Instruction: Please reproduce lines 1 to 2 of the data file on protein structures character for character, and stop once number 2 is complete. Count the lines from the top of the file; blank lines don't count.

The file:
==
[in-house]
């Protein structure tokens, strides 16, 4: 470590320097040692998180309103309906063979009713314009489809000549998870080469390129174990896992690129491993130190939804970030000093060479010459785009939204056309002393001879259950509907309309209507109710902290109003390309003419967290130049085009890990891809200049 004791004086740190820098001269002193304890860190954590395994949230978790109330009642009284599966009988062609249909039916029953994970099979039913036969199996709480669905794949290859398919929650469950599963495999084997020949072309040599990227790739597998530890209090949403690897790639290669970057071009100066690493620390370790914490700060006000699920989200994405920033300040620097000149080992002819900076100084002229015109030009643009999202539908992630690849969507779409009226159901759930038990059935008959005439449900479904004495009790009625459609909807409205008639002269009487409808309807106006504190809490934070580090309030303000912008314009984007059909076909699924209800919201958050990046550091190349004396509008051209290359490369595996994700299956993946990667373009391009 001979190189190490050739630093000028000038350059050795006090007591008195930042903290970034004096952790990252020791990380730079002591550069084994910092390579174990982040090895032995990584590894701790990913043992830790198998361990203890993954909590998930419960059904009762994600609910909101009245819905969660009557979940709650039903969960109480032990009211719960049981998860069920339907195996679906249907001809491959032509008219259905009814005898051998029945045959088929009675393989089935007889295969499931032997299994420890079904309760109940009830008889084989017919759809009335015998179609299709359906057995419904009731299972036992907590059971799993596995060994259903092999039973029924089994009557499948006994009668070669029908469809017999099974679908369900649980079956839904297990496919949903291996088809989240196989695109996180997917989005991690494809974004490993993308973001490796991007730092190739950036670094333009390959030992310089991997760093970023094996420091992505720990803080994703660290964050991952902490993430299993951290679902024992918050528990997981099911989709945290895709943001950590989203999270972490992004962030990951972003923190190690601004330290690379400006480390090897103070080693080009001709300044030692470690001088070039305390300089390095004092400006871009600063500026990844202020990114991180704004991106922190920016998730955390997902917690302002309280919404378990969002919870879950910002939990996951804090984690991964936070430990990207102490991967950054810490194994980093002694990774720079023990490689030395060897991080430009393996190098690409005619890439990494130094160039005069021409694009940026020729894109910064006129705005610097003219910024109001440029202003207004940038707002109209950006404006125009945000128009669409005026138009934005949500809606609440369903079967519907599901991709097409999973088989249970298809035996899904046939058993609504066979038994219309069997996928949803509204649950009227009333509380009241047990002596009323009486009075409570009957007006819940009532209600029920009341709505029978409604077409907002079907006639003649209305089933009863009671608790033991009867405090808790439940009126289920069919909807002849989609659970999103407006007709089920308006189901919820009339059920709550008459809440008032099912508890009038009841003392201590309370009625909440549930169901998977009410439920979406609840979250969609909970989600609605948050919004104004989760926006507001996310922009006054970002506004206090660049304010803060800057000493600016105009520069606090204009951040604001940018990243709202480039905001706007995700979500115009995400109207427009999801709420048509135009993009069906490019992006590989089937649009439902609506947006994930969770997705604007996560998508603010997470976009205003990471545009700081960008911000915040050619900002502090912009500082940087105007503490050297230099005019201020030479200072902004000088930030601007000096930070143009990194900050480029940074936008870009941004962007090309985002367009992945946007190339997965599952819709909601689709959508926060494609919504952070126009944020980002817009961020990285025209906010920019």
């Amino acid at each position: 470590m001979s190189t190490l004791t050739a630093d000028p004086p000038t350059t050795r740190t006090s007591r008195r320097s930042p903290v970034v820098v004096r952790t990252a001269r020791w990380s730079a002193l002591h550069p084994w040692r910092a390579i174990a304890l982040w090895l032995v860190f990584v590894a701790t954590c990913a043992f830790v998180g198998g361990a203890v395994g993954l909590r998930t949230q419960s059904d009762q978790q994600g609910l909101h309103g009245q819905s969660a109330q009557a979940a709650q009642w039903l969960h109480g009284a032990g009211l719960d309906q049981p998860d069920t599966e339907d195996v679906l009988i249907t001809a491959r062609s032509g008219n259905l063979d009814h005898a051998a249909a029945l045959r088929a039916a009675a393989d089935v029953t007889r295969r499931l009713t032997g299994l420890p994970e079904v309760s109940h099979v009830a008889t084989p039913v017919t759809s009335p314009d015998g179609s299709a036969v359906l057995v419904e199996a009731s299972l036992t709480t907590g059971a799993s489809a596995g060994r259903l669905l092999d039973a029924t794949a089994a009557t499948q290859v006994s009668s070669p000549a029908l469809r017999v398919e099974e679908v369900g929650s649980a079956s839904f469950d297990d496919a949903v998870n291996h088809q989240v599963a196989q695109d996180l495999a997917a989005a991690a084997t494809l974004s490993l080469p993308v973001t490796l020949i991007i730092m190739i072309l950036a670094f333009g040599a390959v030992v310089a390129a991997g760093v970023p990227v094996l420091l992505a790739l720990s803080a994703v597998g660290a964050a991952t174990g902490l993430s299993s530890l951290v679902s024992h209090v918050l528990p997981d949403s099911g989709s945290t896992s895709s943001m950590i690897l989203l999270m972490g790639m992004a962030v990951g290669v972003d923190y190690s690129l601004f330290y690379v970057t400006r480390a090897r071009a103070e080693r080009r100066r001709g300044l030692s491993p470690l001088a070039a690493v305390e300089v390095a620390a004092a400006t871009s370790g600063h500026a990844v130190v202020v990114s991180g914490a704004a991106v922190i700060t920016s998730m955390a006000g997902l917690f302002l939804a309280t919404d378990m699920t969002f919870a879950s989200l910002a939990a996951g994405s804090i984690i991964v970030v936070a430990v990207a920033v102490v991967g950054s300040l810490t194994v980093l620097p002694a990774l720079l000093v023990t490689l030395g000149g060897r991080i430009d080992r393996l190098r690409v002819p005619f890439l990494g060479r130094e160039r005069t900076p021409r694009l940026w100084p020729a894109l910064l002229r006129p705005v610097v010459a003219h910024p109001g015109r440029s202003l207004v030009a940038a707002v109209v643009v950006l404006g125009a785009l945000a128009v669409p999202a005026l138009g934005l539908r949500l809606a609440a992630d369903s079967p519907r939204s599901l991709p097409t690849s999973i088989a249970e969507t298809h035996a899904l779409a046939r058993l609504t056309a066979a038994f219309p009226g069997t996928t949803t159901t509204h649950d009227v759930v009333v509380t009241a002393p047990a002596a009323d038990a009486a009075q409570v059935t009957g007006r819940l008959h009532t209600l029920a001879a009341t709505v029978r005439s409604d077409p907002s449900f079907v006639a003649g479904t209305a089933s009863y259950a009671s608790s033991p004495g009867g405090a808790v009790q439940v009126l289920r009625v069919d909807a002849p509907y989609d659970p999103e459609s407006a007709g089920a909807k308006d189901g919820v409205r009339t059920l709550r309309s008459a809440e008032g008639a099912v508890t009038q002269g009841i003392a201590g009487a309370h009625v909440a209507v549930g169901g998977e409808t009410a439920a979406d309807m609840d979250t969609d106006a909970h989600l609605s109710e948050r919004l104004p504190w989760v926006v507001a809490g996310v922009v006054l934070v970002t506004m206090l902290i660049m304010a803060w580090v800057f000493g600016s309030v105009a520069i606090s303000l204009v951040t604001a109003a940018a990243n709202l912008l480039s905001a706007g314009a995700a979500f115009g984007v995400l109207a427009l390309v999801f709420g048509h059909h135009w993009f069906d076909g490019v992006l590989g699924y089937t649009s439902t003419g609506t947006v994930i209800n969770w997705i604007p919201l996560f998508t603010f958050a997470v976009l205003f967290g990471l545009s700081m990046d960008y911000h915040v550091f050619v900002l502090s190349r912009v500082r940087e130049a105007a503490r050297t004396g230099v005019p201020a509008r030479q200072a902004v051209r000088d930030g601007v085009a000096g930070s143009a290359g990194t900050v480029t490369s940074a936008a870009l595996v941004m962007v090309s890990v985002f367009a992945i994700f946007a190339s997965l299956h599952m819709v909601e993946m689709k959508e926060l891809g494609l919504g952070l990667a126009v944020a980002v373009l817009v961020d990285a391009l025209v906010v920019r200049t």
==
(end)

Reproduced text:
[in-house]
């Protein structure tokens, strides 16, 4: 470590320097040692998180309103309906063979009713314009489809000549998870080469390129174990896992690129491993130190939804970030000093060479010459785009939204056309002393001879259950509907309309209507109710902290109003390309003419967290130049085009890990891809200049 004791004086740190820098001269002193304890860190954590395994949230978790109330009642009284599966009988062609249909039916029953994970099979039913036969199996709480669905794949290859398919929650469950599963495999084997020949072309040599990227790739597998530890209090949403690897790639290669970057071009100066690493620390370790914490700060006000699920989200994405920033300040620097000149080992002819900076100084002229015109030009643009999202539908992630690849969507779409009226159901759930038990059935008959005439449900479904004495009790009625459609909807409205008639002269009487409808309807106006504190809490934070580090309030303000912008314009984007059909076909699924209800919201958050990046550091190349004396509008051209290359490369595996994700299956993946990667373009391009 001979190189190490050739630093000028000038350059050795006090007591008195930042903290970034004096952790990252020791990380730079002591550069084994910092390579174990982040090895032995990584590894701790990913043992830790198998361990203890993954909590998930419960059904009762994600609910909101009245819905969660009557979940709650039903969960109480032990009211719960049981998860069920339907195996679906249907001809491959032509008219259905009814005898051998029945045959088929009675393989089935007889295969499931032997299994420890079904309760109940009830008889084989017919759809009335015998179609299709359906057995419904009731299972036992907590059971799993596995060994259903092999039973029924089994009557499948006994009668070669029908469809017999099974679908369900649980079956839904297990496919949903291996088809989240196989695109996180997917989005991690494809974004490993993308973001490796991007730092190739950036670094333009390959030992310089991997760093970023094996420091992505720990803080994703660290964050991952902490993430299993951290679902024992918050528990997981099911989709945290895709943001950590989203999270972490992004962030990951972003923190190690601004330290690379400006480390090897103070080693080009001709300044030692470690001088070039305390300089390095004092400006871009600063500026990844202020990114991180704004991106922190920016998730955390997902917690302002309280919404378990969002919870879950910002939990996951804090984690991964936070430990990207102490991967950054810490194994980093002694990774720079023990490689030395060897991080430009393996190098690409005619890439990494130094160039005069021409694009940026020729894109910064006129705005610097003219910024109001440029202003207004940038707002109209950006404006125009945000128009669409005026138009934005949500809606609440369903079967519907599901991709097409999973088989249970298809035996899904046939058993609504066979038994219309069997996928949803509204649950009227009333509380009241047990002596009323009486009075409570009957007006819940009532209600029920009341709505029978409604077409907002079907006639003649209305089933009863009671608790033991009867405090808790439940009126289920069919909807002849989609659970999103407006007709089920308006189901919820009339059920709550008459809440008032099912508890009038009841003392201590309370009625909440549930169901998977009410439920979406609840979250969609909970989600609605948050919004104004989760926006507001996310922009006054970002506004206090660049304010803060800057000493600016105009520069606090204009951040604001940018990243709202480039905001706007995700979500115009995400109207427009999801709420048509135009993009069906490019992006590989089937649009439902609506947006994930969770997705604007996560998508603010997470976009205003990471545009700081960008911000915040050619900002502090912009500082940087105007503490050297230099005019201020030479200072902004000088930030601007000096930070143009990194900050480029940074936008870009941004962007090309985002367009992945946007190339997965599952819709909601689709959508926060494609919504952070126009944020980002817009961020990285025209906010920019």